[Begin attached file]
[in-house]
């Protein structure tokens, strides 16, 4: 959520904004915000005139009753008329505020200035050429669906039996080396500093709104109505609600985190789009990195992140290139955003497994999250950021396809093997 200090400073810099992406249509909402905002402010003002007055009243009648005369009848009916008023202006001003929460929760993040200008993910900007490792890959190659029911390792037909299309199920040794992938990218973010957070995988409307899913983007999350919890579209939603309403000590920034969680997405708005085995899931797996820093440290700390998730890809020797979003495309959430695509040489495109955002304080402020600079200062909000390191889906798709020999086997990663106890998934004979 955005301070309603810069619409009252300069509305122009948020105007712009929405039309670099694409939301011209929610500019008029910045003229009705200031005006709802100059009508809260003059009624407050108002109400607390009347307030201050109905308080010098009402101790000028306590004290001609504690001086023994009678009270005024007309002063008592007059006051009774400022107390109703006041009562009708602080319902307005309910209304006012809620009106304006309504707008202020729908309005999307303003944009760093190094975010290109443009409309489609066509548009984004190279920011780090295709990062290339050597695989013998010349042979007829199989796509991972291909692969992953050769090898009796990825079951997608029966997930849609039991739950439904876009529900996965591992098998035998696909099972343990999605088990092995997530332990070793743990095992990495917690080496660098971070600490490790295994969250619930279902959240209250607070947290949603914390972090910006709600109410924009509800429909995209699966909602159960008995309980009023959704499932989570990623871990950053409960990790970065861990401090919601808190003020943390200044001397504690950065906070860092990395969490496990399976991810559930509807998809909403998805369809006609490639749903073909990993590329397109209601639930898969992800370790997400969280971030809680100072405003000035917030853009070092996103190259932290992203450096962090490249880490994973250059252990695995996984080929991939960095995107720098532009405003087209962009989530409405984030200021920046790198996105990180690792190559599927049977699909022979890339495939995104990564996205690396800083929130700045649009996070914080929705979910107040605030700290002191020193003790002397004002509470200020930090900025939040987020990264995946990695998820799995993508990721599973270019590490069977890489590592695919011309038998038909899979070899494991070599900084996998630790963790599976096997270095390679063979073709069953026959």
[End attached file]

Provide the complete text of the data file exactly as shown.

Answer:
[in-house]
């Protein structure tokens, strides 16, 4: 959520904004915000005139009753008329505020200035050429669906039996080396500093709104109505609600985190789009990195992140290139955003497994999250950021396809093997 200090400073810099992406249509909402905002402010003002007055009243009648005369009848009916008023202006001003929460929760993040200008993910900007490792890959190659029911390792037909299309199920040794992938990218973010957070995988409307899913983007999350919890579209939603309403000590920034969680997405708005085995899931797996820093440290700390998730890809020797979003495309959430695509040489495109955002304080402020600079200062909000390191889906798709020999086997990663106890998934004979 955005301070309603810069619409009252300069509305122009948020105007712009929405039309670099694409939301011209929610500019008029910045003229009705200031005006709802100059009508809260003059009624407050108002109400607390009347307030201050109905308080010098009402101790000028306590004290001609504690001086023994009678009270005024007309002063008592007059006051009774400022107390109703006041009562009708602080319902307005309910209304006012809620009106304006309504707008202020729908309005999307303003944009760093190094975010290109443009409309489609066509548009984004190279920011780090295709990062290339050597695989013998010349042979007829199989796509991972291909692969992953050769090898009796990825079951997608029966997930849609039991739950439904876009529900996965591992098998035998696909099972343990999605088990092995997530332990070793743990095992990495917690080496660098971070600490490790295994969250619930279902959240209250607070947290949603914390972090910006709600109410924009509800429909995209699966909602159960008995309980009023959704499932989570990623871990950053409960990790970065861990401090919601808190003020943390200044001397504690950065906070860092990395969490496990399976991810559930509807998809909403998805369809006609490639749903073909990993590329397109209601639930898969992800370790997400969280971030809680100072405003000035917030853009070092996103190259932290992203450096962090490249880490994973250059252990695995996984080929991939960095995107720098532009405003087209962009989530409405984030200021920046790198996105990180690792190559599927049977699909022979890339495939995104990564996205690396800083929130700045649009996070914080929705979910107040605030700290002191020193003790002397004002509470200020930090900025939040987020990264995946990695998820799995993508990721599973270019590490069977890489590592695919011309038998038909899979070899494991070599900084996998630790963790599976096997270095390679063979073709069953026959």